5 Tips For Developing Effective Customer Loyalty

Author, Academic Director
Concordia University
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Customers that develop a loyalty to your business become big boons to your bottom line. A loyal customer will provide free word-of-mouth advertising, repeat business, the ability to increase pricing without turning customers off and predictable purchases that help you budget for your business’s future.

But building that rapport and loyalty with your customers can be a challenge. It takes more than providing needed services to develop loyalty, particularly if you have a lot of competition. A strong customer loyalty program will help develop this strong customer support base for your business to grow and succeed. Good loyalty programs aren’t necessarily cost-free to the business, and they aren’t necessarily just about throwing coupons at customers looking for a deal. Here are five tips for developing effective customer loyalty.

1. Look at what competitors are doing

A customer loyalty program that pales in comparison to nearby competitors will not only not build customer loyalty, it might actively turn off customers who realize your program is less generous (or in the mind of the customer, more stingy) than competitors they could easily access. In this respect, it is important to offer some sort of competitive advantage for your customer loyalty program.

Make an effort to match the discounts or benefits of local programs among competitors, or to establish a loyalty program sufficiently different enough that customers will either not be able to directly compare the two, or will consider your program something with an entirely different set of benefits. For example, if your competitors lean towards a discount program, you may want to consider something similar, but you can also incorporate free goods and services for certain milestones, or consultation services if relevant, going as far as offering luxury homes in Seattle.

2. Develop incentives beyond discounts

Discounts are certainly going to be the most popular option for customers in a loyalty program - more than anything, they want to know they’re getting a deal. However, discounts alone will not develop loyalty. Instead, it develops a customer base of people looking for the cheapest price - and if someone else has it for lower, they will shop there instead. Your loyalty program must go beyond sales and discounts and include services, access to products or information that customers who aren’t in the loyalty program don’t have, and gifts, particularly items they may not have purchased themselves. This will feel more special, and incentivize your customers to participate in your loyalty program, rather than just shop for discounts.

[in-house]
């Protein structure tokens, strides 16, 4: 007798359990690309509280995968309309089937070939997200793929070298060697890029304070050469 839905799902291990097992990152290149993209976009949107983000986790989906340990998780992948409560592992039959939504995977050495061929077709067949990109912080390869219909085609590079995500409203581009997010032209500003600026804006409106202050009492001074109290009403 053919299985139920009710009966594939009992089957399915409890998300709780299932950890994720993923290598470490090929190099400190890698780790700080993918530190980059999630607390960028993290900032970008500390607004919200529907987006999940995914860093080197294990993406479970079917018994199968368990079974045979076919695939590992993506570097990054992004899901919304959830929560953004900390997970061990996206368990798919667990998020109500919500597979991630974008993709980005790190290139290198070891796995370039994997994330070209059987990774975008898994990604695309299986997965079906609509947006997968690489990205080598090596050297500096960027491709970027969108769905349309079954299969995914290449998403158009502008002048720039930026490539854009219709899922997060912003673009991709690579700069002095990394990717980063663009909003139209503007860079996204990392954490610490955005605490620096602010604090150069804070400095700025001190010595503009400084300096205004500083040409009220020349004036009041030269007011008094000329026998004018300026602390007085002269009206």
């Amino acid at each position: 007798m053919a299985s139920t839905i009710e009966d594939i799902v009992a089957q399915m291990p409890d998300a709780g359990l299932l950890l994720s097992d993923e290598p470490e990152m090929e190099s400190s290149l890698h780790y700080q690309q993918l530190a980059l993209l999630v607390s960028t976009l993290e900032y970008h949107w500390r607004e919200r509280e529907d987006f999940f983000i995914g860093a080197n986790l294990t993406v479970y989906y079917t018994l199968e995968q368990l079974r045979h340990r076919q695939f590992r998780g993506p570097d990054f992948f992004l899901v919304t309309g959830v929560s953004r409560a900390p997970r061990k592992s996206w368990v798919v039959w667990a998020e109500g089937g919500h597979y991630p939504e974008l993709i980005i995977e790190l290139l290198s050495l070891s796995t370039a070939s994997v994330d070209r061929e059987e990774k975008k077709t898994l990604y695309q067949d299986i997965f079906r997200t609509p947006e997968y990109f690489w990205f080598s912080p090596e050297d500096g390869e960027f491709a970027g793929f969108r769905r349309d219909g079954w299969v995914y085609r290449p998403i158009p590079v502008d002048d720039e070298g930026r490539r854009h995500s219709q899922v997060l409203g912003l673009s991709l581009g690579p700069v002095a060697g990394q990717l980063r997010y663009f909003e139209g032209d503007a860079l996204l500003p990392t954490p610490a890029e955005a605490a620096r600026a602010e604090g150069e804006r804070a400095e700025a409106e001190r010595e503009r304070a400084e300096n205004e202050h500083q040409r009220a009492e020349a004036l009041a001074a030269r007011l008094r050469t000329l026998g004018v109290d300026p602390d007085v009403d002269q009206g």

3. Give customers a boost in loyalty programs

Consumer researchers Joseph Nunes and Xavier Dreze discovered a phenomenon among customers called the endowment effect. Customers who are given an artificial advancement of some kind in their customer loyalty program are more likely to strive to advance in a program or fulfill the obligations of a customer loyalty program.

For example, Starbucks’ Gold membership requires customers earn a certain amount of points annually to retain membership, earned by purchases in store. However, the company will often offer extra points, up to two or three times the amount a typical purchase would earn, for particular items or for a particular customer in order to incentivize them to strive for the points. This makes customers feel as though their efforts, even mild efforts, are amply rewarded and motivates them to participate again in lulls.

4. Use customer feedback to develop your program

To improve your loyalty program, you need to figure out what benefits your customers would prefer in one - for example, would they prefer discounts and sales, or would they prefer extra services as a member racks up points? Develop your program taking these preferences into account. Once you have a program in place, you can improve it by asking customers how they feel about your loyalty program, and looking at how your business changes. Are customers who are enrolled coming back more than customers who aren’t? Are enrolled customers spending more? Are they visiting other shops less often, and has your program increased their opinions towards your store? This research will let you know if your program is on the right track.

5. Use customer service to bolster your program

Your program alone will not leave customers happy - you must ensure that you follow it up with high quality customer service, the ability to quickly resolve any issues or questions related to the program, effective advertising and opportunities to become enrolled in the program and the development of employee-customer relationships that make customers feel taken care of when they do shop at your store.

In order to develop a strong customer base, you need to put effort into developing a well-rounded customer service program. Don’t rely on cheap and easy tactics to promote sales - look at what makes customers want to come back.


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